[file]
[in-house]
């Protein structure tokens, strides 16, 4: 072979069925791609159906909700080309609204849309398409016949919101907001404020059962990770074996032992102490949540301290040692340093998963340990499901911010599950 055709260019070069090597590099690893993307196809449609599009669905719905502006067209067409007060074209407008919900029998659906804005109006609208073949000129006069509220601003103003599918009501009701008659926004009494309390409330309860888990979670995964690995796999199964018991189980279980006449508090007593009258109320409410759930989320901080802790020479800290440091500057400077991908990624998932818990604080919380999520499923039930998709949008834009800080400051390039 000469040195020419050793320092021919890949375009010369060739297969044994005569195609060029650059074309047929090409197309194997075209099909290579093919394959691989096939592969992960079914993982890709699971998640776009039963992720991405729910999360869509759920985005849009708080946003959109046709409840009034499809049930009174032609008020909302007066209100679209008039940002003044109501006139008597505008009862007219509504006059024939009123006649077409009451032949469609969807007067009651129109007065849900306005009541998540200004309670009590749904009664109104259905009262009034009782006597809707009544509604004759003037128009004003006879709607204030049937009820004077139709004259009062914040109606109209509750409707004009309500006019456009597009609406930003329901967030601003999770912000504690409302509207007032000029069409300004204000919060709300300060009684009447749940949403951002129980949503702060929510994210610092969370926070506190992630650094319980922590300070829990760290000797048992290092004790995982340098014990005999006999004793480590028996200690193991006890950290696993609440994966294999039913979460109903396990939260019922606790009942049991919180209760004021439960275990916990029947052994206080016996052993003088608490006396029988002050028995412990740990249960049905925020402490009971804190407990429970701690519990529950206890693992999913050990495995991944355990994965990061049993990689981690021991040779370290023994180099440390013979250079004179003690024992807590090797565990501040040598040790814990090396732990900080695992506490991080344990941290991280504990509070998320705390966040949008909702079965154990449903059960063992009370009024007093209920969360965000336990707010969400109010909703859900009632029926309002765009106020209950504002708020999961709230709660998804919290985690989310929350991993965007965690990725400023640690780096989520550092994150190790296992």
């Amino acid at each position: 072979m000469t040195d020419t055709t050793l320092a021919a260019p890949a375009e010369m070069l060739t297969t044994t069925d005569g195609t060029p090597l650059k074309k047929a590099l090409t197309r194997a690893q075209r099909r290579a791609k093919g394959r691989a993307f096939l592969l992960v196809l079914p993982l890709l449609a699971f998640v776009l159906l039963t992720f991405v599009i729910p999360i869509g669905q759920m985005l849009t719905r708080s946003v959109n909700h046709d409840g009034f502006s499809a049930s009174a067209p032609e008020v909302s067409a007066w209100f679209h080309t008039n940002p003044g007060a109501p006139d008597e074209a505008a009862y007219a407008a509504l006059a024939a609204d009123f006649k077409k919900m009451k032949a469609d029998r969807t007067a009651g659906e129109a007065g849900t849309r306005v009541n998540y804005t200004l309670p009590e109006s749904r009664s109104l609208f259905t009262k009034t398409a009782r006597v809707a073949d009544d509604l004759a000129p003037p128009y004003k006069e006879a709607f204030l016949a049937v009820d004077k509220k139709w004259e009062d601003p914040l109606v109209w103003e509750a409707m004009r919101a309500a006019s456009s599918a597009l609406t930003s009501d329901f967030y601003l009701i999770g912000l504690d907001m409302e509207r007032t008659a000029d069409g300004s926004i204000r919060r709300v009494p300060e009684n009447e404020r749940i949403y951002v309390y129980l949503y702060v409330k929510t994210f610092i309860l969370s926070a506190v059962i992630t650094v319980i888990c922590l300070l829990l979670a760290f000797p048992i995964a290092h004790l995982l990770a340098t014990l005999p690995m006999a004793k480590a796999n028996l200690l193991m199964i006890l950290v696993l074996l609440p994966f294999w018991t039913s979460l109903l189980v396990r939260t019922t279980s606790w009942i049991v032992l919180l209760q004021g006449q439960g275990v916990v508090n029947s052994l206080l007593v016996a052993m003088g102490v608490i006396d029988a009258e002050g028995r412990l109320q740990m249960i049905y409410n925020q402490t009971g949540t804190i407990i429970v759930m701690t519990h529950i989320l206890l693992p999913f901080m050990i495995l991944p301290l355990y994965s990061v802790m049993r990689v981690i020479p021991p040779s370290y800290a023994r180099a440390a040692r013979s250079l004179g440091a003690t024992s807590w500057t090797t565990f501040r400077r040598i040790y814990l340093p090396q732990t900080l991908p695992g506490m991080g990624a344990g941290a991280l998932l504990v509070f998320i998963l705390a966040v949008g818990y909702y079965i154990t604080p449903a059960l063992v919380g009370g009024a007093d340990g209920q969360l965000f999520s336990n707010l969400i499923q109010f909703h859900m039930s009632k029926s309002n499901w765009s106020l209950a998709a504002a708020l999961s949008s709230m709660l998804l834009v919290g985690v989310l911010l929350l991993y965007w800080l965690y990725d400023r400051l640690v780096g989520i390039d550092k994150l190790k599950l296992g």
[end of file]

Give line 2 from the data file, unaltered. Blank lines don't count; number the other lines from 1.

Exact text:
């Protein structure tokens, strides 16, 4: 072979069925791609159906909700080309609204849309398409016949919101907001404020059962990770074996032992102490949540301290040692340093998963340990499901911010599950 055709260019070069090597590099690893993307196809449609599009669905719905502006067209067409007060074209407008919900029998659906804005109006609208073949000129006069509220601003103003599918009501009701008659926004009494309390409330309860888990979670995964690995796999199964018991189980279980006449508090007593009258109320409410759930989320901080802790020479800290440091500057400077991908990624998932818990604080919380999520499923039930998709949008834009800080400051390039 000469040195020419050793320092021919890949375009010369060739297969044994005569195609060029650059074309047929090409197309194997075209099909290579093919394959691989096939592969992960079914993982890709699971998640776009039963992720991405729910999360869509759920985005849009708080946003959109046709409840009034499809049930009174032609008020909302007066209100679209008039940002003044109501006139008597505008009862007219509504006059024939009123006649077409009451032949469609969807007067009651129109007065849900306005009541998540200004309670009590749904009664109104259905009262009034009782006597809707009544509604004759003037128009004003006879709607204030049937009820004077139709004259009062914040109606109209509750409707004009309500006019456009597009609406930003329901967030601003999770912000504690409302509207007032000029069409300004204000919060709300300060009684009447749940949403951002129980949503702060929510994210610092969370926070506190992630650094319980922590300070829990760290000797048992290092004790995982340098014990005999006999004793480590028996200690193991006890950290696993609440994966294999039913979460109903396990939260019922606790009942049991919180209760004021439960275990916990029947052994206080016996052993003088608490006396029988002050028995412990740990249960049905925020402490009971804190407990429970701690519990529950206890693992999913050990495995991944355990994965990061049993990689981690021991040779370290023994180099440390013979250079004179003690024992807590090797565990501040040598040790814990090396732990900080695992506490991080344990941290991280504990509070998320705390966040949008909702079965154990449903059960063992009370009024007093209920969360965000336990707010969400109010909703859900009632029926309002765009106020209950504002708020999961709230709660998804919290985690989310929350991993965007965690990725400023640690780096989520550092994150190790296992």